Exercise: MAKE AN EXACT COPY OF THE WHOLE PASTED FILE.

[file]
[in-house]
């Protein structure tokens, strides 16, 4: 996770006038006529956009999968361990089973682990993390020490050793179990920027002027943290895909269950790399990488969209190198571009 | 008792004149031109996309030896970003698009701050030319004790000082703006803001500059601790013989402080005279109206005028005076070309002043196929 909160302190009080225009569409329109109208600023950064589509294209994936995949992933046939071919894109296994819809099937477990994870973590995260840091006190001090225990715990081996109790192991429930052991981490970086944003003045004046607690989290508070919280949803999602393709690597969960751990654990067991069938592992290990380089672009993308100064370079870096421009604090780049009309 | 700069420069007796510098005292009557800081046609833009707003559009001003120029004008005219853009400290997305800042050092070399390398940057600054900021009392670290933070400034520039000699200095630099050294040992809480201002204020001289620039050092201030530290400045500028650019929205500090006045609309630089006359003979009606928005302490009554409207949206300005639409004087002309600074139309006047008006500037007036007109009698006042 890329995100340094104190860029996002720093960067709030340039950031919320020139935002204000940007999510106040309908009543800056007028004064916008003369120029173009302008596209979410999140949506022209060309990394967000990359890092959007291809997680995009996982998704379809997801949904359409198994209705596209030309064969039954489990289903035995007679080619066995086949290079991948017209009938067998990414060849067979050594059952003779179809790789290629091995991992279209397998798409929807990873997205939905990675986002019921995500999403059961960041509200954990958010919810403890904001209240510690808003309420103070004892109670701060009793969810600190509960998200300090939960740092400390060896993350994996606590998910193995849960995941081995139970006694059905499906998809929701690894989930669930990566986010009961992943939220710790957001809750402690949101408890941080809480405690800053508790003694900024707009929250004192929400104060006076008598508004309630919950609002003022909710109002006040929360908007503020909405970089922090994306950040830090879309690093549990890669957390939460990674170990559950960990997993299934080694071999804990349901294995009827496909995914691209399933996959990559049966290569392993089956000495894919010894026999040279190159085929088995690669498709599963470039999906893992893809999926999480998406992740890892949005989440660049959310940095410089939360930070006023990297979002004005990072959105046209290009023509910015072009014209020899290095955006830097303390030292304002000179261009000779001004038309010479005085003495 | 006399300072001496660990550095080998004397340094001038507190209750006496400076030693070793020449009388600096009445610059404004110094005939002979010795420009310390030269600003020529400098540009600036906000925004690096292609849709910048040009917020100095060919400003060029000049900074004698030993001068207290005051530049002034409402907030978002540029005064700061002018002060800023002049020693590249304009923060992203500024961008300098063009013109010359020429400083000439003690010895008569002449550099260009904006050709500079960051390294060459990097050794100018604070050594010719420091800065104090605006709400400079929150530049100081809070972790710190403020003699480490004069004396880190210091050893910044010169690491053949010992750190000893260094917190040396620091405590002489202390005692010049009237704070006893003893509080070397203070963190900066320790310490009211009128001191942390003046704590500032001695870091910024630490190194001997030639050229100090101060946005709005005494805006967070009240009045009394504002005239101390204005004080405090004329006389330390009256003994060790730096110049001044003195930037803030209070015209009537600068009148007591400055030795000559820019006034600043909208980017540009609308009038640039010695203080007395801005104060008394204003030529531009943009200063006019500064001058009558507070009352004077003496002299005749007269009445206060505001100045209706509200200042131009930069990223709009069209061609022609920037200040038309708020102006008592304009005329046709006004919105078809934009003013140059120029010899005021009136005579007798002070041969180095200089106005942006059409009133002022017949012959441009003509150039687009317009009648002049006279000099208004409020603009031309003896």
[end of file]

[in-house]
């Protein structure tokens, strides 16, 4: 996770006038006529956009999968361990089973682990993390020490050793179990920027002027943290895909269950790399990488969209190198571009 | 008792004149031109996309030896970003698009701050030319004790000082703006803001500059601790013989402080005279109206005028005076070309002043196929 909160302190009080225009569409329109109208600023950064589509294209994936995949992933046939071919894109296994819809099937477990994870973590995260840091006190001090225990715990081996109790192991429930052991981490970086944003003045004046607690989290508070919280949803999602393709690597969960751990654990067991069938592992290990380089672009993308100064370079870096421009604090780049009309 | 700069420069007796510098005292009557800081046609833009707003559009001003120029004008005219853009400290997305800042050092070399390398940057600054900021009392670290933070400034520039000699200095630099050294040992809480201002204020001289620039050092201030530290400045500028650019929205500090006045609309630089006359003979009606928005302490009554409207949206300005639409004087002309600074139309006047008006500037007036007109009698006042 890329995100340094104190860029996002720093960067709030340039950031919320020139935002204000940007999510106040309908009543800056007028004064916008003369120029173009302008596209979410999140949506022209060309990394967000990359890092959007291809997680995009996982998704379809997801949904359409198994209705596209030309064969039954489990289903035995007679080619066995086949290079991948017209009938067998990414060849067979050594059952003779179809790789290629091995991992279209397998798409929807990873997205939905990675986002019921995500999403059961960041509200954990958010919810403890904001209240510690808003309420103070004892109670701060009793969810600190509960998200300090939960740092400390060896993350994996606590998910193995849960995941081995139970006694059905499906998809929701690894989930669930990566986010009961992943939220710790957001809750402690949101408890941080809480405690800053508790003694900024707009929250004192929400104060006076008598508004309630919950609002003022909710109002006040929360908007503020909405970089922090994306950040830090879309690093549990890669957390939460990674170990559950960990997993299934080694071999804990349901294995009827496909995914691209399933996959990559049966290569392993089956000495894919010894026999040279190159085929088995690669498709599963470039999906893992893809999926999480998406992740890892949005989440660049959310940095410089939360930070006023990297979002004005990072959105046209290009023509910015072009014209020899290095955006830097303390030292304002000179261009000779001004038309010479005085003495 | 006399300072001496660990550095080998004397340094001038507190209750006496400076030693070793020449009388600096009445610059404004110094005939002979010795420009310390030269600003020529400098540009600036906000925004690096292609849709910048040009917020100095060919400003060029000049900074004698030993001068207290005051530049002034409402907030978002540029005064700061002018002060800023002049020693590249304009923060992203500024961008300098063009013109010359020429400083000439003690010895008569002449550099260009904006050709500079960051390294060459990097050794100018604070050594010719420091800065104090605006709400400079929150530049100081809070972790710190403020003699480490004069004396880190210091050893910044010169690491053949010992750190000893260094917190040396620091405590002489202390005692010049009237704070006893003893509080070397203070963190900066320790310490009211009128001191942390003046704590500032001695870091910024630490190194001997030639050229100090101060946005709005005494805006967070009240009045009394504002005239101390204005004080405090004329006389330390009256003994060790730096110049001044003195930037803030209070015209009537600068009148007591400055030795000559820019006034600043909208980017540009609308009038640039010695203080007395801005104060008394204003030529531009943009200063006019500064001058009558507070009352004077003496002299005749007269009445206060505001100045209706509200200042131009930069990223709009069209061609022609920037200040038309708020102006008592304009005329046709006004919105078809934009003013140059120029010899005021009136005579007798002070041969180095200089106005942006059409009133002022017949012959441009003509150039687009317009009648002049006279000099208004409020603009031309003896």